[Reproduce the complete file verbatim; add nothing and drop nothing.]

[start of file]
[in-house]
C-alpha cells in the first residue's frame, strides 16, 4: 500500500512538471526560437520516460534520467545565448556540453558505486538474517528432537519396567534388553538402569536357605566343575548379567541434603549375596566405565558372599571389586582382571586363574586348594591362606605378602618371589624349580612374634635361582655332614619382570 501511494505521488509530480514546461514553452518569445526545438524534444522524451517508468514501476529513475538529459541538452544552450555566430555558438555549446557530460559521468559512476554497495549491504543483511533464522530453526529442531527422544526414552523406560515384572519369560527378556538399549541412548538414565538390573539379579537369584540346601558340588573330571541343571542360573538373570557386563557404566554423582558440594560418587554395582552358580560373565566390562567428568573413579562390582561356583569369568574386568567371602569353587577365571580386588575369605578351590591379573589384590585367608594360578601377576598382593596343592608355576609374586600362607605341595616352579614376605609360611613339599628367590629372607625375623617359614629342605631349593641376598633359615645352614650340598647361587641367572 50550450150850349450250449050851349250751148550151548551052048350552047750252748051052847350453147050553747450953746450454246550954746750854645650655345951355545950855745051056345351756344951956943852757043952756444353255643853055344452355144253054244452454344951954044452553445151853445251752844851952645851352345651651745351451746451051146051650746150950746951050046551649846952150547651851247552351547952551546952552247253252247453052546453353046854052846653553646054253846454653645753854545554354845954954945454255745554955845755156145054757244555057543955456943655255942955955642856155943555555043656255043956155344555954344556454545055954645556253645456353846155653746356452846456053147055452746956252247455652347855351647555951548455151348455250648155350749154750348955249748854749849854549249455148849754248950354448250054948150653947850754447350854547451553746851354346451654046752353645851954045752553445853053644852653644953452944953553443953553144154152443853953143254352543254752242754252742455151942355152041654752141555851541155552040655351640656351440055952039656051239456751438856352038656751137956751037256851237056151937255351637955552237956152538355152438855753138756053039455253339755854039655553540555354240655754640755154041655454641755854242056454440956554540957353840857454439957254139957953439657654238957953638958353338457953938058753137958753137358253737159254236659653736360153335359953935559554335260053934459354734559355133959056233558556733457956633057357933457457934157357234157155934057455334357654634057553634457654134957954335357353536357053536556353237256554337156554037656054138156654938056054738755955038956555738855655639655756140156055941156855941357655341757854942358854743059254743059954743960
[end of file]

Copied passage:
[in-house]
C-alpha cells in the first residue's frame, strides 16, 4: 500500500512538471526560437520516460534520467545565448556540453558505486538474517528432537519396567534388553538402569536357605566343575548379567541434603549375596566405565558372599571389586582382571586363574586348594591362606605378602618371589624349580612374634635361582655332614619382570 501511494505521488509530480514546461514553452518569445526545438524534444522524451517508468514501476529513475538529459541538452544552450555566430555558438555549446557530460559521468559512476554497495549491504543483511533464522530453526529442531527422544526414552523406560515384572519369560527378556538399549541412548538414565538390573539379579537369584540346601558340588573330571541343571542360573538373570557386563557404566554423582558440594560418587554395582552358580560373565566390562567428568573413579562390582561356583569369568574386568567371602569353587577365571580386588575369605578351590591379573589384590585367608594360578601377576598382593596343592608355576609374586600362607605341595616352579614376605609360611613339599628367590629372607625375623617359614629342605631349593641376598633359615645352614650340598647361587641367572 50550450150850349450250449050851349250751148550151548551052048350552047750252748051052847350453147050553747450953746450454246550954746750854645650655345951355545950855745051056345351756344951956943852757043952756444353255643853055344452355144253054244452454344951954044452553445151853445251752844851952645851352345651651745351451746451051146051650746150950746951050046551649846952150547651851247552351547952551546952552247253252247453052546453353046854052846653553646054253846454653645753854545554354845954954945454255745554955845755156145054757244555057543955456943655255942955955642856155943555555043656255043956155344555954344556454545055954645556253645456353846155653746356452846456053147055452746956252247455652347855351647555951548455151348455250648155350749154750348955249748854749849854549249455148849754248950354448250054948150653947850754447350854547451553746851354346451654046752353645851954045752553445853053644852653644953452944953553443953553144154152443853953143254352543254752242754252742455151942355152041654752141555851541155552040655351640656351440055952039656051239456751438856352038656751137956751037256851237056151937255351637955552237956152538355152438855753138756053039455253339755854039655553540555354240655754640755154041655454641755854242056454440956554540957353840857454439957254139957953439657654238957953638958353338457953938058753137958753137358253737159254236659653736360153335359953935559554335260053934459354734559355133959056233558556733457956633057357933457457934157357234157155934057455334357654634057553634457654134957954335357353536357053536556353237256554337156554037656054138156654938056054738755955038956555738855655639655756140156055941156855941357655341757854942358854743059254743059954743960